Also, the comment you link to does not come out and say ‘a male-only priesthood is not God’s will.’ The writer probably does think that, but the statement could mean, e.g., that God has ordained a male-only priesthood to accommodate the flawed social structures of mankind, or even as a statement that patriarchy is just part of the order of things.

  5. Mark Brown on August 31, 2010 at 3:03 pm

    That profile must have overstepped the limit, because it’s gone now. The link takes you to a blank profile.

  6. michelle on August 31, 2010 at 3:07 pm

    I thought it was interesting to note that the second link had comments about polygamy where she said 1) she has been bothered by it and 2) she doesn’t see it as an eternal principle. So it’s not like they aren’t letting people not be happy about it.

  7. michelle on August 31, 2010 at 3:08 pm

    Mark, it worked for me. ?? Might be worth another try.

  8. Julie M. Smith on August 31, 2010 at 3:11 pm

    Mark Brown, it is working for me but here is the relevant part:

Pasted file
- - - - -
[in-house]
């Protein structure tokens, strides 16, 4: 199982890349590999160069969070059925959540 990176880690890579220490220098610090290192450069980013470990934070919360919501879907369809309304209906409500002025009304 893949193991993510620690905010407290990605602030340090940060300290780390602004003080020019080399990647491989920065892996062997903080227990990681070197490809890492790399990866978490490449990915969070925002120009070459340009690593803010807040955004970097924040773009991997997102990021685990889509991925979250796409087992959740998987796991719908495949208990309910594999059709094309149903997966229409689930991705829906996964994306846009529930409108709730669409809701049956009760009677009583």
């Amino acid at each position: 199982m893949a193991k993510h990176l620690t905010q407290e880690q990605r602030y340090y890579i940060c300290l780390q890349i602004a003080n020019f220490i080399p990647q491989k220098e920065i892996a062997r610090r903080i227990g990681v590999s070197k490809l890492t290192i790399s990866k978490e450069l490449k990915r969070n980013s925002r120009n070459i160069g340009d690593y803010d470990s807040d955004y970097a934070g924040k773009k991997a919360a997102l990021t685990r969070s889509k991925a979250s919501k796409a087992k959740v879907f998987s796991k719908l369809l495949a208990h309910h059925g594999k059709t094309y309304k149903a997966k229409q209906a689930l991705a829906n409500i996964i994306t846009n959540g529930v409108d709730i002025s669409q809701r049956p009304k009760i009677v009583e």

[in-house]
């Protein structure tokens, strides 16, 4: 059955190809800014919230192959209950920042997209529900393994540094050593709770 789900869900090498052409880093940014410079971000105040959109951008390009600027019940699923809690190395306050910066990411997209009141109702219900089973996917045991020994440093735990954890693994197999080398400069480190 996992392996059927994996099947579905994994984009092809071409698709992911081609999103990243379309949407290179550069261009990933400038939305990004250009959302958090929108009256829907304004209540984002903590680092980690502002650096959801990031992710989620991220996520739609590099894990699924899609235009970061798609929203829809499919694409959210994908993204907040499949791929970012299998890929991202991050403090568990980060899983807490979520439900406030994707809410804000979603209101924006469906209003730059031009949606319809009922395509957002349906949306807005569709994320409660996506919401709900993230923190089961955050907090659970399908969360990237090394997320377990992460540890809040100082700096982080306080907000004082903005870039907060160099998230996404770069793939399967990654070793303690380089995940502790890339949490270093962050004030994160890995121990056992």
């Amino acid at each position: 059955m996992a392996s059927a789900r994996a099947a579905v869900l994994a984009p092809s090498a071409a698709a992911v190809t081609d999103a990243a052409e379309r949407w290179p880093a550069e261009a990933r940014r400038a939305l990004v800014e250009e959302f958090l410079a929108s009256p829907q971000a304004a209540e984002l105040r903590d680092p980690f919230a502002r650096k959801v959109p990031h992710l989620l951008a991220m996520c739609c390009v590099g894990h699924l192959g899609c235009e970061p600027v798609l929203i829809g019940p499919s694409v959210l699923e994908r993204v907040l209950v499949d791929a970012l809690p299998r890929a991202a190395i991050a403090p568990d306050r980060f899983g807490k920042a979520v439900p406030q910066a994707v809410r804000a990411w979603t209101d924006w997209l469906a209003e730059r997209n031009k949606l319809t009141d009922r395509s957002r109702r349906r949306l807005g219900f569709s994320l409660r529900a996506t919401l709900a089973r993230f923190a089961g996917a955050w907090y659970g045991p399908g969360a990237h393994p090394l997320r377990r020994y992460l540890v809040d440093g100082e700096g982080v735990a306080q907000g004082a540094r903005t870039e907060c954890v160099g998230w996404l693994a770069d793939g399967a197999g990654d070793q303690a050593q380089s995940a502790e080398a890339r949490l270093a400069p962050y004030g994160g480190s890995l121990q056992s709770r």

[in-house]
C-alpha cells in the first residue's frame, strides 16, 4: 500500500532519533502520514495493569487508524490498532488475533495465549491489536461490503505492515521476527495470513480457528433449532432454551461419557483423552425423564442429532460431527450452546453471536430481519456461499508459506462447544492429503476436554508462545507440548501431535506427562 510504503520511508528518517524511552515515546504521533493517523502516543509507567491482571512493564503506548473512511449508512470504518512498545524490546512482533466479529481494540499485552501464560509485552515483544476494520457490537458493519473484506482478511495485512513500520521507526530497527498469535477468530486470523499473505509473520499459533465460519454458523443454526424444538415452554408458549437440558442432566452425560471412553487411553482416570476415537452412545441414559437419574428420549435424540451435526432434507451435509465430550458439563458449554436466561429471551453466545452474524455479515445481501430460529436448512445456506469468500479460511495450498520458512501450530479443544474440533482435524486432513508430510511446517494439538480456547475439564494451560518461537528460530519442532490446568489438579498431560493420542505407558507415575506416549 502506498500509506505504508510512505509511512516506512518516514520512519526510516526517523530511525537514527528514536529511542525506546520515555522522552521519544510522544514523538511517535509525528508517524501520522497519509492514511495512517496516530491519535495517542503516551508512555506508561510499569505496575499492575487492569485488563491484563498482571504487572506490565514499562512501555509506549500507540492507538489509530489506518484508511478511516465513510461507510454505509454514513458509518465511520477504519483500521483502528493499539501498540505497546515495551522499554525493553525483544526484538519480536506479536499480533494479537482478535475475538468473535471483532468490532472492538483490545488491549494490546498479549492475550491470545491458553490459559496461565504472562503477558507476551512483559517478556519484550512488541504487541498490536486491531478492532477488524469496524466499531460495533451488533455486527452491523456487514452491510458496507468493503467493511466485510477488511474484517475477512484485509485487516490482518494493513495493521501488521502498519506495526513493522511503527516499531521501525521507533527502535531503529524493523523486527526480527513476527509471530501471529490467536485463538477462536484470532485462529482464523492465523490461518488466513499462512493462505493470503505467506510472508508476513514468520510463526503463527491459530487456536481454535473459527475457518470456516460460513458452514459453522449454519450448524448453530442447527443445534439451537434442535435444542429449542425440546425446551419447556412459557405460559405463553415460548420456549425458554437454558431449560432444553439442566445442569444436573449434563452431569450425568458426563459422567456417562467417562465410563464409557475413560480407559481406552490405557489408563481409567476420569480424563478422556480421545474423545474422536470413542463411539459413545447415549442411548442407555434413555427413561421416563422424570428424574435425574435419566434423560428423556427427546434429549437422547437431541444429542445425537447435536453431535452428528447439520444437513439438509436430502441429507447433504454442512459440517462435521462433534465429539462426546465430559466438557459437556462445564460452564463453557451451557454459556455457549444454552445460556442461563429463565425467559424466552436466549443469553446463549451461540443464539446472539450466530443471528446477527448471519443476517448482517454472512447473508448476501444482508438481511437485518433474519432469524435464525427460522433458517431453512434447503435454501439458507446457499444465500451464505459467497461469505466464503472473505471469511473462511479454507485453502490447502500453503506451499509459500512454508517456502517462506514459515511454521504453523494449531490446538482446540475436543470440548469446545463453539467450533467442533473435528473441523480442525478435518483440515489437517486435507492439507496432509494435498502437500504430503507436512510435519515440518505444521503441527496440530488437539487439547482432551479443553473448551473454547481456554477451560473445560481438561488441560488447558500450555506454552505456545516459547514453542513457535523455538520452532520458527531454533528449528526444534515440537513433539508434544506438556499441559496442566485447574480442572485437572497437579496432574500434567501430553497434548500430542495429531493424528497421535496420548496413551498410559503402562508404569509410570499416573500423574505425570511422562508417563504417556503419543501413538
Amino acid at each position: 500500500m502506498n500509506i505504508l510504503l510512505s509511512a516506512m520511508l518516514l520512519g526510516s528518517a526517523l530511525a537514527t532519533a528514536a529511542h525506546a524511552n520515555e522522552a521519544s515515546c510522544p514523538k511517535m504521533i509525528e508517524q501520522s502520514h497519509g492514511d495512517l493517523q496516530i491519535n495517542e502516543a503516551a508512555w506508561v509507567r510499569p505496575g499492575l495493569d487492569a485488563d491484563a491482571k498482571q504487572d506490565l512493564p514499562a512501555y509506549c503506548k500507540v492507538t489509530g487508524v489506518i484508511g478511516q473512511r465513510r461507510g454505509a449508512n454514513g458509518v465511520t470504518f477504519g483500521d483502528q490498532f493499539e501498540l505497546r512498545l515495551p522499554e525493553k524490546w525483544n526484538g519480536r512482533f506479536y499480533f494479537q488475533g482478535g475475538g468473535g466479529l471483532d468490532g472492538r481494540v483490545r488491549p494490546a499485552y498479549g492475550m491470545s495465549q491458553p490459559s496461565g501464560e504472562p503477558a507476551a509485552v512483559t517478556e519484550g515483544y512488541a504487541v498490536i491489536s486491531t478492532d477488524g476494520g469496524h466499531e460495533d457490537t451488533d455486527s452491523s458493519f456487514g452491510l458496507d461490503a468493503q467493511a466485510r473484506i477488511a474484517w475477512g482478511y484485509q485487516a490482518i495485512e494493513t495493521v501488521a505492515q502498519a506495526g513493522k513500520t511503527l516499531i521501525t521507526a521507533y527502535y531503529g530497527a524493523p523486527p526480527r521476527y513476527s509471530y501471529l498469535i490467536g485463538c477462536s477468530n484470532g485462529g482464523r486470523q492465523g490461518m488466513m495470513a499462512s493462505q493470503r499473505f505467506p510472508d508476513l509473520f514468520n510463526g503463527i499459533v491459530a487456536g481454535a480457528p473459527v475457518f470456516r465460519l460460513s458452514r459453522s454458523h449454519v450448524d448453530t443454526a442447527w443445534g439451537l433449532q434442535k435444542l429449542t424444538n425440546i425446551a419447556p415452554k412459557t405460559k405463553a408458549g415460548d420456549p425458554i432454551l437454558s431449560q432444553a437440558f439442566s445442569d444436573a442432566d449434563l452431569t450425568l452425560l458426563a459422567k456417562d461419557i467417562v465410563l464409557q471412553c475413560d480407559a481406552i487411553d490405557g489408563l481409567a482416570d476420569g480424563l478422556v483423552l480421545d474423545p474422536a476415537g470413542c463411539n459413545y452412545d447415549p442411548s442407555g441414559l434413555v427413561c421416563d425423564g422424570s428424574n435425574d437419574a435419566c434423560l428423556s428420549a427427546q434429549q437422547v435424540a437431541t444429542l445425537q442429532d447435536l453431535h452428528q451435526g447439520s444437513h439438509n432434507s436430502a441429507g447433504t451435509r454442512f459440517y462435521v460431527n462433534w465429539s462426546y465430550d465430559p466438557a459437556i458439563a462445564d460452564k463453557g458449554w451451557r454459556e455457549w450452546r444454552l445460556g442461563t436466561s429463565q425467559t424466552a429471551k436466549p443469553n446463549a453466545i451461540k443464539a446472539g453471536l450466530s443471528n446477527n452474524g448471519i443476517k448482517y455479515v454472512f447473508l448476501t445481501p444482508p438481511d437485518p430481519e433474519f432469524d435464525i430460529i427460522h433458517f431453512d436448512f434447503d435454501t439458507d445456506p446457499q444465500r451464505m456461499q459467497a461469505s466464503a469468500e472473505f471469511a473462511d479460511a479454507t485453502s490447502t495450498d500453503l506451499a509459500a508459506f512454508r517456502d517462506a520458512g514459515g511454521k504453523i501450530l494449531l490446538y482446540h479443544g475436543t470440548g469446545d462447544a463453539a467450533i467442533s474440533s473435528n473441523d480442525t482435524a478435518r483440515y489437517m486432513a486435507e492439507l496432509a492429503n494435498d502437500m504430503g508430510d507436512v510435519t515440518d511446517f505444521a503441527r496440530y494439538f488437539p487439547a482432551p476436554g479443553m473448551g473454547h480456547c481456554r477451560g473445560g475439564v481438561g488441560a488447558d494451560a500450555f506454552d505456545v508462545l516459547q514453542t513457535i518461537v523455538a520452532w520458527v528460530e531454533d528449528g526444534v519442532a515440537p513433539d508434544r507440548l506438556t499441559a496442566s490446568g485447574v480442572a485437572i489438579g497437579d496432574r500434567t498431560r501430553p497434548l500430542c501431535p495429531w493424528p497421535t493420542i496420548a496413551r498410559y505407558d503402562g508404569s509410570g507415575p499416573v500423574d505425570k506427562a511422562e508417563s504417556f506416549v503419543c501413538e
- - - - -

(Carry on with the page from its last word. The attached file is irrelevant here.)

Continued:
“Why don’t women hold the priesthood in the Mormon Church? How do women lead in the Mormon Church?

    Another tough question for me. I believe that women do not hold the priesthood in the Mormon church because we live in a patriarchal society in which men exercise power over women and the Mormon church is no exception to that rule.”

  9. Kevin Barney on August 31, 2010 at 3:13 pm

    Like Mark I get a blank profile. But I had read the substance of it earlier.

  10. H. Ross on August 31, 2010 at 3:16 pm

    I did a forced refresh and I can still see the profile. Very odd that some of you can’t see it.

  11. Mark Brown on August 31, 2010 at 3:31 pm

    Huh. It shows up in IE but not in Firefox.

  12. Justin on August 31, 2010 at 3:34 pm

    Another reason to switch from Firefox to IE.

  13. Julie M. Smith on August 31, 2010 at 3:47 pm

    Works for me in Firefox. Hm.

  14. Kevin Barney on August 31, 2010 at 3:48 pm